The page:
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Often couples separate after buying a home (and getting a mortgage) together. When this occurs difficult questions usually arise up about who is going to stay in the home, whether the home is going to be sold or kept by one of the parties, and who is going to pay the mortgage.

If you and your ex-partner both have your names on the home loan, you will most likely be jointly and severally liable for the loan. This means that you will both be on the hook for the total amount of the debt. It will also likely mean that both you and your ex-partner’s credit ratings will be affected if the mortgage repayments are not made.

The effect of this is that you may need to continue to meet the mortgage repayments for the home, even if you are not living there, to avoid your credit rating being affected and to avoid the bank potentially foreclosing on the property.

There are however some things that can be done to address this situation.

You can in certain circumstances obtain an order from the Family Court for your ex-partner to pay the mortgage if he or she is refusing to pay (or pay the full amount of the mortgage) while remaining in the home.

This is because as a general rule, it is reasonable to expect that if someone remains living in the home and they have the ability to pay the mortgage, that they should make the mortgage repayments without the assistance of the person who is no longer living in the property. This should continue until the home is sold or transferred to one of the parties.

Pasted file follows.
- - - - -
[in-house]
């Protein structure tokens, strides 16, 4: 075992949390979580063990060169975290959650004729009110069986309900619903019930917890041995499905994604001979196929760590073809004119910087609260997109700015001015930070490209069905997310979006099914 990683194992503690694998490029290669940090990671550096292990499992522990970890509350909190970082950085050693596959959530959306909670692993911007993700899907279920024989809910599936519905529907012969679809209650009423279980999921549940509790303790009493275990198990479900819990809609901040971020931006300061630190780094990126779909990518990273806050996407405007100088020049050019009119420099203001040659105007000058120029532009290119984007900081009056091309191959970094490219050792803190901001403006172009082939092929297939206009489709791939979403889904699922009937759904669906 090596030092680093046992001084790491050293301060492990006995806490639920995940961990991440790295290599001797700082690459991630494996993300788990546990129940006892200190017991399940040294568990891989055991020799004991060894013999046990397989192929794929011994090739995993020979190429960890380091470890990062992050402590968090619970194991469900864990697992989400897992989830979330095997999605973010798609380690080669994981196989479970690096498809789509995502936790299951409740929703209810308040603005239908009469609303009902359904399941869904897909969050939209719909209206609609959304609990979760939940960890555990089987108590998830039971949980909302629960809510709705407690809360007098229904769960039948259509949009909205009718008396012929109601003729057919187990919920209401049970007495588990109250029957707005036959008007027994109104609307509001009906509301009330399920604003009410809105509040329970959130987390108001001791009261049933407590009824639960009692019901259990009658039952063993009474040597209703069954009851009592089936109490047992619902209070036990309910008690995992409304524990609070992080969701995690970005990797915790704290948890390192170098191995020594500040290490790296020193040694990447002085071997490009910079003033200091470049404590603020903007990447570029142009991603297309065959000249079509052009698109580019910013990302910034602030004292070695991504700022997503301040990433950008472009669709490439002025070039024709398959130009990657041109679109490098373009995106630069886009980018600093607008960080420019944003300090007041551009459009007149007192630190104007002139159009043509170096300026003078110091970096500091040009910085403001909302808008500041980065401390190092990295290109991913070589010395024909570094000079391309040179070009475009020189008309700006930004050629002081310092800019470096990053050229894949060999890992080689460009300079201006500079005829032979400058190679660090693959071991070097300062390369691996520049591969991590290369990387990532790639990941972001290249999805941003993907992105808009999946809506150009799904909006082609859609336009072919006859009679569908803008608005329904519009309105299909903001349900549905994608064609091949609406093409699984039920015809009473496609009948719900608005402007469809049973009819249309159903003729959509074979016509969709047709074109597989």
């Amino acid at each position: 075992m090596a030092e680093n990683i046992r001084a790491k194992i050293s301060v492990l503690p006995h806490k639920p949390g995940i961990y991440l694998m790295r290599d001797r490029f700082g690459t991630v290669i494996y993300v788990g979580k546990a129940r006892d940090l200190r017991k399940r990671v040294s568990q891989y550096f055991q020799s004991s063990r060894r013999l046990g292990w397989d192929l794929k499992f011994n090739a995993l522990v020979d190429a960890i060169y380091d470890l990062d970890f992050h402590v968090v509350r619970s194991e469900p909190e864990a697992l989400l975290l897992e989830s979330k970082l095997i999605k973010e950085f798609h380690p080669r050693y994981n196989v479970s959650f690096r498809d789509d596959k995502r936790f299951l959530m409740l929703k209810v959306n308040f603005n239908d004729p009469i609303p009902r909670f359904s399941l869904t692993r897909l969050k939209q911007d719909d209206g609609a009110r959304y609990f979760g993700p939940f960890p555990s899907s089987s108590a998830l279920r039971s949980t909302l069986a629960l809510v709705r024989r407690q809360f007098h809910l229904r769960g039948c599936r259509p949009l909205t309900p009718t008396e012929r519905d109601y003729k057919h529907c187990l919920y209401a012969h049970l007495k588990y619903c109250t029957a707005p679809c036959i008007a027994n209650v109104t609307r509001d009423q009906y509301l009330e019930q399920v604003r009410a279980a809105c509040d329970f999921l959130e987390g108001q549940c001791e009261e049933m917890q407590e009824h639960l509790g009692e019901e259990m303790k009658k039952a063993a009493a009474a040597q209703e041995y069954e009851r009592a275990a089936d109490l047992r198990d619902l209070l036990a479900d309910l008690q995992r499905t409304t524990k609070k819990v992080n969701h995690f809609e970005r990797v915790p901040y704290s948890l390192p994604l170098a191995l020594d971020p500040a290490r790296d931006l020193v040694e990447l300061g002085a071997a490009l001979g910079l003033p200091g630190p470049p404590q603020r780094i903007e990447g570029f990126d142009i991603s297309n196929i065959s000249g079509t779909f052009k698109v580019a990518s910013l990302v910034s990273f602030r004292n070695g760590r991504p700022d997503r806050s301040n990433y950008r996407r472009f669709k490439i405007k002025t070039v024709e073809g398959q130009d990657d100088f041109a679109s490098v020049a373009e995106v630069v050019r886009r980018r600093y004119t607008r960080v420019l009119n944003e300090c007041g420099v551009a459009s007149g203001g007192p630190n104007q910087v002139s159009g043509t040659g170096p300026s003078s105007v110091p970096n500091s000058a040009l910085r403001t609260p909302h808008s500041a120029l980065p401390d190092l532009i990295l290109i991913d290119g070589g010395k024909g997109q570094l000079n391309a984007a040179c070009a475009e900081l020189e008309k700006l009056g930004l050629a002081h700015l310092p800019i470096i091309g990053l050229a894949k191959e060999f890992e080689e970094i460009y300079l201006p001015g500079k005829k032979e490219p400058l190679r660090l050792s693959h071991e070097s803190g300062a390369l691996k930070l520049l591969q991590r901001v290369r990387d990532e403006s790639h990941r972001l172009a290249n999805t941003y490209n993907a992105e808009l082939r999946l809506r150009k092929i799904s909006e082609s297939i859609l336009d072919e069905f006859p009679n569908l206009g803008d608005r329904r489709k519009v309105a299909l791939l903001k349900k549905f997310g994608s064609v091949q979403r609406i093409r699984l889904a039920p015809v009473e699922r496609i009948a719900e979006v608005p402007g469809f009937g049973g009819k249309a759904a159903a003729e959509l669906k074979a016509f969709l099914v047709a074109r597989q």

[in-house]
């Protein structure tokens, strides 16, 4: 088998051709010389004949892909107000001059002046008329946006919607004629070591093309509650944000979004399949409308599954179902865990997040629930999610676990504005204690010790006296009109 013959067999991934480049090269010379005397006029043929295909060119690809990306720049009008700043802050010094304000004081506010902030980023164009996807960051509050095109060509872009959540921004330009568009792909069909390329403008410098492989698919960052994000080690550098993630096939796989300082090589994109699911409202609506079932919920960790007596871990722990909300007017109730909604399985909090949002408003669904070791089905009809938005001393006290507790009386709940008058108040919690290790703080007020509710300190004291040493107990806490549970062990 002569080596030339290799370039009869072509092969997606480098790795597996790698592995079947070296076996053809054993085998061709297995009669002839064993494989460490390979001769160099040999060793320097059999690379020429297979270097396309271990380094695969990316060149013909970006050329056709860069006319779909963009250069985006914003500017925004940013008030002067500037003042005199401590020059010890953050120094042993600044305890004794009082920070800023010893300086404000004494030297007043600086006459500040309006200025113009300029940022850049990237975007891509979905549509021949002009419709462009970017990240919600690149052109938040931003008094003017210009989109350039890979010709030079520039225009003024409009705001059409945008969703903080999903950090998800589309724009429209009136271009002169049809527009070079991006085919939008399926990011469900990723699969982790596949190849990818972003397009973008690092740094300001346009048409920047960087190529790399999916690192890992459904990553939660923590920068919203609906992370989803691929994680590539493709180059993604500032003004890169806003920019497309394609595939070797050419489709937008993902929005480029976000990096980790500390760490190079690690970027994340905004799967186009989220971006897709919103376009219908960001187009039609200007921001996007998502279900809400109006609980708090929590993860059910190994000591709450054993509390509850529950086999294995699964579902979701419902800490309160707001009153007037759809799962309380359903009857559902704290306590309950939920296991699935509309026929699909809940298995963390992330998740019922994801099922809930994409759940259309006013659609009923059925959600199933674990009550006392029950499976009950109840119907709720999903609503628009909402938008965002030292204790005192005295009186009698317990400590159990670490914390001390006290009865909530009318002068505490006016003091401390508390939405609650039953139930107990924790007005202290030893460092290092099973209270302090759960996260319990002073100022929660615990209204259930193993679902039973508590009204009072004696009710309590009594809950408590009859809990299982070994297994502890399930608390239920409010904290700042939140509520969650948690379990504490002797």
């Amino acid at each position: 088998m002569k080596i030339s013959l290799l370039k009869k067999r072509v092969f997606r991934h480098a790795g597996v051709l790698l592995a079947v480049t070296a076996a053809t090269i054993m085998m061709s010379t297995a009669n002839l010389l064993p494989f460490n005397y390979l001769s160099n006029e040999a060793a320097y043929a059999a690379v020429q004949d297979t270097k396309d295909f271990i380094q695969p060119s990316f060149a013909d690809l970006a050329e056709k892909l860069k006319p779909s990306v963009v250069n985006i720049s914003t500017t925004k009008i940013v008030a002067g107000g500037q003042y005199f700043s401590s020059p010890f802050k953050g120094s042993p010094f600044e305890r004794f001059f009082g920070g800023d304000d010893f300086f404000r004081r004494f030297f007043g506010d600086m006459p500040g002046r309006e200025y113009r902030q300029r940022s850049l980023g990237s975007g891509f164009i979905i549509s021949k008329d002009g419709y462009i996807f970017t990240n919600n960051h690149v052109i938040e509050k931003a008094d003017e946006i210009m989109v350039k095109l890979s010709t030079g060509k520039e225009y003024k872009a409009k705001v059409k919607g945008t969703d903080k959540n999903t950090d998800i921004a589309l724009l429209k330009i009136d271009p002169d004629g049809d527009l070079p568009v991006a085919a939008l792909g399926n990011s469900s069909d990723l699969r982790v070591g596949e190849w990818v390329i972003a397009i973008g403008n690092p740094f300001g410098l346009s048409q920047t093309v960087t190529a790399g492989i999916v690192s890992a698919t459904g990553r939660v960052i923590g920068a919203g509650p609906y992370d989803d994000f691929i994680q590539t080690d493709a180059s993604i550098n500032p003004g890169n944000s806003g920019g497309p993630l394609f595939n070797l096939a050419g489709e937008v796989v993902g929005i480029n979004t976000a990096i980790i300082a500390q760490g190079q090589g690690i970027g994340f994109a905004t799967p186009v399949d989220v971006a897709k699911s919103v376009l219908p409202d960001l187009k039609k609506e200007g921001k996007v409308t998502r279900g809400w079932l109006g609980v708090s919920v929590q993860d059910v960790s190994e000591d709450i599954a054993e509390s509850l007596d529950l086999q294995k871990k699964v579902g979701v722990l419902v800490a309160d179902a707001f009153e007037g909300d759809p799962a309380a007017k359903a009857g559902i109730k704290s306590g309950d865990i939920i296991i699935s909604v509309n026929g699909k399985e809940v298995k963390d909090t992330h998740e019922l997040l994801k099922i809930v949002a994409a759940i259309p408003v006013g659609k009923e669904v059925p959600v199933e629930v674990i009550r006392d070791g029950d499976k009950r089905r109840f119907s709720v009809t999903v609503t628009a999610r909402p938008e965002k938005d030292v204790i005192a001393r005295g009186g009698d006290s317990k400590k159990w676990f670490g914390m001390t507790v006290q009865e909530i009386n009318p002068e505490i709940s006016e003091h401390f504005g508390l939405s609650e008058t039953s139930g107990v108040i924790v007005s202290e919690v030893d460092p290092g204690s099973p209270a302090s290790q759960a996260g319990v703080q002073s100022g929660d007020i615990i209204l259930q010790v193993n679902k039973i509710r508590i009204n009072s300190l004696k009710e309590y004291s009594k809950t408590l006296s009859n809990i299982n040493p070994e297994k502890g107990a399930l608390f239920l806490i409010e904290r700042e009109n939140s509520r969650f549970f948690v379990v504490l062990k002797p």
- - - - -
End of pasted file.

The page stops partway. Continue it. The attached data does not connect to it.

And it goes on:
You can also contact your lender and ask if they are prepared to put a hold on the mortgage repayments or accept reduced repayments (such as interest only repayments) while you and your ex attempt to resolve your property matters.

It is also a good idea to contact your bank and ensure that any redraw facility connected to the mortgage is cancelled or altered to require joint signatures. This will prevent your ex from increasing the size of the mortgage following separation.

If you do continue to pay the mortgage after moving out, this can be taken into account as a post-separation financial contribution in reaching a property settlement dividing your property.

If you and your ex are able to reach an agreement about dividing your property, you should obtain Family Court orders (or alternatively, a Binding Financial Agreement) to formalise the agreement. This will protect you against any future debts your ex may incur or any claim to your property your ex may otherwise seek in the future.

If the home is to be transferred to you or your ex and the accompanying mortgage refinanced, you should obtain Family Court Orders or a Binding Financial Agreement to avoid paying the full rate of duty on the transfer, which will likely be thousands of dollars.

If you, a friend or family member are going through a separation and are thinking about leaving the home or asking your ex to leave the home, we highly recommend seeking legal advice before progressing your case. Please do not hesitate to contact Lynn & Brown Lawyers for expert advice and assistance.

About the author:

Robert Pearson is an Associate who was admitted as a barrister and solicitor of the Supreme Court of Western Australia in 2013 and is an experienced lawyer specialising in Family Law matters.

 

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